The tech-savvy Gen Zers are starting to look for their first apartments, and are likely to demand apartments and homes with more technological updates that are likely to drive monthly rents higher, according to RENTCafe.

To make homeownership worthwhile, you should live there for five years, according to real estate experts we talked to. Some dropped that to two years. Less than that, and the advantage goes to renting.

“It doesn’t make sense to buy unless you have a window period of at least five years,” says Casey Fleming, a mortgage advisor at C2 Financial Corp. in San Jose, Calif.

At least 10 percent appreciation in the home is needed to break even and cover costs such as closing, maintenance, repairs and the commission for a real estate agent, Fleming says. Over time, a home should average 3 percent appreciation annually, he says.

If you have to leave a home within five years of buying it, then rent it out, he recommends.

It can take five years or more to recoup your purchasing costs, when it will be a good time to reevaluate your situation and consider moving if necessary, says McCall Robison, chief editor of the home warranty blog.

Pay what you can afford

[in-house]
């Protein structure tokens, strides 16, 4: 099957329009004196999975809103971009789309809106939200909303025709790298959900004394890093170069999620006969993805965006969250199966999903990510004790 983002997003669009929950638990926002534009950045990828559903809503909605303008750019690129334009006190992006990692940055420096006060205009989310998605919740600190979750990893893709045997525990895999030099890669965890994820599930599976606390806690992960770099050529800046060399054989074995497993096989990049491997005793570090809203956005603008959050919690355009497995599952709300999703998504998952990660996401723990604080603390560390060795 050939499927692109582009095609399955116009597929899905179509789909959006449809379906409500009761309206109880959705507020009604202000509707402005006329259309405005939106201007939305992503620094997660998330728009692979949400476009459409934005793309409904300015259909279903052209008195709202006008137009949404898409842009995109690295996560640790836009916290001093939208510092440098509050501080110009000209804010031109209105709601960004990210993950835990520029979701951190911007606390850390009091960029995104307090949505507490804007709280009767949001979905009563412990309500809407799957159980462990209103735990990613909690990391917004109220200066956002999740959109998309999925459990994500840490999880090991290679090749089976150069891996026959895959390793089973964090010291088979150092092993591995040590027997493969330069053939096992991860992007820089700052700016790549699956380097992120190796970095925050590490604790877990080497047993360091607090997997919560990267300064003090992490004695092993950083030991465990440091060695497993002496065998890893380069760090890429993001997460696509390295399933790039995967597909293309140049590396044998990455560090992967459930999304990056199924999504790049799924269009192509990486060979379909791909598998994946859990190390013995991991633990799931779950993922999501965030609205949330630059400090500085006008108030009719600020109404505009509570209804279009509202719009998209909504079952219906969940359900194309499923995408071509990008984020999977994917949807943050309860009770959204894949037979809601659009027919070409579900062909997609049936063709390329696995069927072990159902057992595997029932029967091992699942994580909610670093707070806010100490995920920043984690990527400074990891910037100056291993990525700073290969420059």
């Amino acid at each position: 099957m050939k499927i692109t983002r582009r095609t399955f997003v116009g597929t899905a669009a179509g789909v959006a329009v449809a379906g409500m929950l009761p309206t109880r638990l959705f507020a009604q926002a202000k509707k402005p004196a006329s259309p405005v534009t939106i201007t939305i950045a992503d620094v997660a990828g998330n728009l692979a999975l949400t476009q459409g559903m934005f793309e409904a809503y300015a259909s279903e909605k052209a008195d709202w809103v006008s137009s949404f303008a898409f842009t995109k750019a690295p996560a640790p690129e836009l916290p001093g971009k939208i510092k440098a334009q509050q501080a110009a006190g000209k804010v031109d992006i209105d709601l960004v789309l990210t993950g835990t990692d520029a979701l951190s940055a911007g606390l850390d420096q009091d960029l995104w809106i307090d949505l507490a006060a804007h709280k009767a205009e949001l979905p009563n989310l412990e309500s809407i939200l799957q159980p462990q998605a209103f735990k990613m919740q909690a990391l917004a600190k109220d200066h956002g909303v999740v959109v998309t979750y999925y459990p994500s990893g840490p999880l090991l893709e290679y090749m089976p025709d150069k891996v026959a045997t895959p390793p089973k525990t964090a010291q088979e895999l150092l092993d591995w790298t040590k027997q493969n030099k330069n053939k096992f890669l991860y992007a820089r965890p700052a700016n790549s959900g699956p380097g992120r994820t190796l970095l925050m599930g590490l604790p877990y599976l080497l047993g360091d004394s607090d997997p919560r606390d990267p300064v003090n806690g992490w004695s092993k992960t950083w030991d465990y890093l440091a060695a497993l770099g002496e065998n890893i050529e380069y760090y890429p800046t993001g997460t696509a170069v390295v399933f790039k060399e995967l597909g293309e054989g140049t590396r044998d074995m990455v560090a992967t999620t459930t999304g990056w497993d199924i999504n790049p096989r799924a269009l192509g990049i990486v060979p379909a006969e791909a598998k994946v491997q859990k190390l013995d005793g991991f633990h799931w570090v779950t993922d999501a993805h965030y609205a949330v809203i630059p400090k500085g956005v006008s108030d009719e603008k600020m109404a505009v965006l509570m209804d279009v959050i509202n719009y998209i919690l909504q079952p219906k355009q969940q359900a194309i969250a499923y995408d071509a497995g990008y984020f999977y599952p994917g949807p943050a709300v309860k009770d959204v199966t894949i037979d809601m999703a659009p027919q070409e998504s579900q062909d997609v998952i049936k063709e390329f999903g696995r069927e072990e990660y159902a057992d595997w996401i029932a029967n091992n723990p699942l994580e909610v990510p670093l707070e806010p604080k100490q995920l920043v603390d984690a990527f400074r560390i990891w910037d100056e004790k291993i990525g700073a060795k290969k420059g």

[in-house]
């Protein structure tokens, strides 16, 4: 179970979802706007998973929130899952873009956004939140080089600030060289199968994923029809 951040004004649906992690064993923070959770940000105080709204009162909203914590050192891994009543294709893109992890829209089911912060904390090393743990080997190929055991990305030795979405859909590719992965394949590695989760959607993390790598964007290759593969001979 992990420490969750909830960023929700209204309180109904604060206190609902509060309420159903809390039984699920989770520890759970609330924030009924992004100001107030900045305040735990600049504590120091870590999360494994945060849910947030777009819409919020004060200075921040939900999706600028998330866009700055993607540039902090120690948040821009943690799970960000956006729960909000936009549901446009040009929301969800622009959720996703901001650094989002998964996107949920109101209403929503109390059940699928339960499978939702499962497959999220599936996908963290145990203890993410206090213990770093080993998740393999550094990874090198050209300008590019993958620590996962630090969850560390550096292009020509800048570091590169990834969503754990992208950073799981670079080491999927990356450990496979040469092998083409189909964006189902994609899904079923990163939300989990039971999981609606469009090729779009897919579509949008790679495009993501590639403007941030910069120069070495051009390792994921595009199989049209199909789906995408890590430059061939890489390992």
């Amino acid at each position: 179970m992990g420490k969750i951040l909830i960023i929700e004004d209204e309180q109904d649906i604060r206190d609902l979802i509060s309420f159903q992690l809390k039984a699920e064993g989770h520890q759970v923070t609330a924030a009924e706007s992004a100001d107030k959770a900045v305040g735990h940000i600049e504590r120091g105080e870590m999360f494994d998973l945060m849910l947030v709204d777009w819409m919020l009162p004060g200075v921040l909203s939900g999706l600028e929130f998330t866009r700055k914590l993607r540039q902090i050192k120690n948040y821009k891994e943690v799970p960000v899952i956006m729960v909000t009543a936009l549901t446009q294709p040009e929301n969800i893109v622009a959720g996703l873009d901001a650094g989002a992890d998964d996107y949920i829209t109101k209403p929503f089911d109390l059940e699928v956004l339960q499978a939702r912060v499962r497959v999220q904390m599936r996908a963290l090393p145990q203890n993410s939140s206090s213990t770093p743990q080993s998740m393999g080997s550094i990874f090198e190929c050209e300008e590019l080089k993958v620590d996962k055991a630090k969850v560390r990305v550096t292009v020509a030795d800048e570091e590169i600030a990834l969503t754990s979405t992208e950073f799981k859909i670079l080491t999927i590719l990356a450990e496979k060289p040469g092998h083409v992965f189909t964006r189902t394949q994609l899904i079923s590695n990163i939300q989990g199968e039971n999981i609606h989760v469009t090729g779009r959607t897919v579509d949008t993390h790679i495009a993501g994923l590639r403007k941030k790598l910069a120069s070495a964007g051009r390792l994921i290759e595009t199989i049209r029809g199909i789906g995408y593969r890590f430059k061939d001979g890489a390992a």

Paying 45 percent of your income toward rent, as many Millennials are doing, is much more than the recommended 30 percent. Reaching that mark is important for homebuyers too, and may be required by a lender before it approves a mortgage loan.

A simple calculation to make to see if you can afford a home is multiplying your current salary by 2.5, Robison says. If a home costs more than that, renting may be more worth it.

“A lot of people turn to buying a house because they feel they no longer want to empty their pockets into a never-ending black hole of rent,” she says. “However, as true as this can be, it is still not the better choice to buy a house if you cannot afford the long-term investment. Ultimately, that will only dig you farther into a moneyless pit.”

The 2.5 salary multiplier should include the costs of homeownership. These include utilities, taxes, mortgage, maintenance and other costs.

Getting married to someone with a job can double the salary available to buy a home. That’s the case in most homes, where 66 percent of buyers are married couples, according to the National Association of Realtors.

“Don’t rush it,” Robison says of doing the calculation. “Take time to crunch the numbers and figure out if becoming a homeowner is really worth it for you at this point in time. Although you may feel antsy, rushing such a big decision will only prove detrimental in the long run.”